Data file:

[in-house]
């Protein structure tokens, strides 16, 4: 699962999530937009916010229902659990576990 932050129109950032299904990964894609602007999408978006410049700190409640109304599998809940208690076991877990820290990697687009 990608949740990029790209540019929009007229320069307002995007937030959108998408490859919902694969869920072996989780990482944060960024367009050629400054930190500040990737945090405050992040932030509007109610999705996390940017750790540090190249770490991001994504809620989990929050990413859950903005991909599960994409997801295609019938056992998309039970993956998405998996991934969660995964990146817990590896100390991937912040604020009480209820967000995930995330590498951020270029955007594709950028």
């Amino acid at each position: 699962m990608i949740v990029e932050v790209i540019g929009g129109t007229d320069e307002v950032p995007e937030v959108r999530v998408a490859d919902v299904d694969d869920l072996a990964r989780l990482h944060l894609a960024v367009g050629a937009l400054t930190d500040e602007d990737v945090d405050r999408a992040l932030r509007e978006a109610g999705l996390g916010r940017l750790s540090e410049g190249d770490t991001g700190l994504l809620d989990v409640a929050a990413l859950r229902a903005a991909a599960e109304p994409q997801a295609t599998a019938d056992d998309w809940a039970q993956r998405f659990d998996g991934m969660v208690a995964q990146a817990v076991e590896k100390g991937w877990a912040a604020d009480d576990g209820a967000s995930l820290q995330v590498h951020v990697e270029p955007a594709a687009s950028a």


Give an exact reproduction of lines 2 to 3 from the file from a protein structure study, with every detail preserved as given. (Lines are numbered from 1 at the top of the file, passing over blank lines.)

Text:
């Protein structure tokens, strides 16, 4: 699962999530937009916010229902659990576990 932050129109950032299904990964894609602007999408978006410049700190409640109304599998809940208690076991877990820290990697687009 990608949740990029790209540019929009007229320069307002995007937030959108998408490859919902694969869920072996989780990482944060960024367009050629400054930190500040990737945090405050992040932030509007109610999705996390940017750790540090190249770490991001994504809620989990929050990413859950903005991909599960994409997801295609019938056992998309039970993956998405998996991934969660995964990146817990590896100390991937912040604020009480209820967000995930995330590498951020270029955007594709950028």
């Amino acid at each position: 699962m990608i949740v990029e932050v790209i540019g929009g129109t007229d320069e307002v950032p995007e937030v959108r999530v998408a490859d919902v299904d694969d869920l072996a990964r989780l990482h944060l894609a960024v367009g050629a937009l400054t930190d500040e602007d990737v945090d405050r999408a992040l932030r509007e978006a109610g999705l996390g916010r940017l750790s540090e410049g190249d770490t991001g700190l994504l809620d989990v409640a929050a990413l859950r229902a903005a991909a599960e109304p994409q997801a295609t599998a019938d056992d998309w809940a039970q993956r998405f659990d998996g991934m969660v208690a995964q990146a817990v076991e590896k100390g991937w877990a912040a604020d009480d576990g209820a967000s995930l820290q995330v590498h951020v990697e270029p955007a594709a687009s950028a």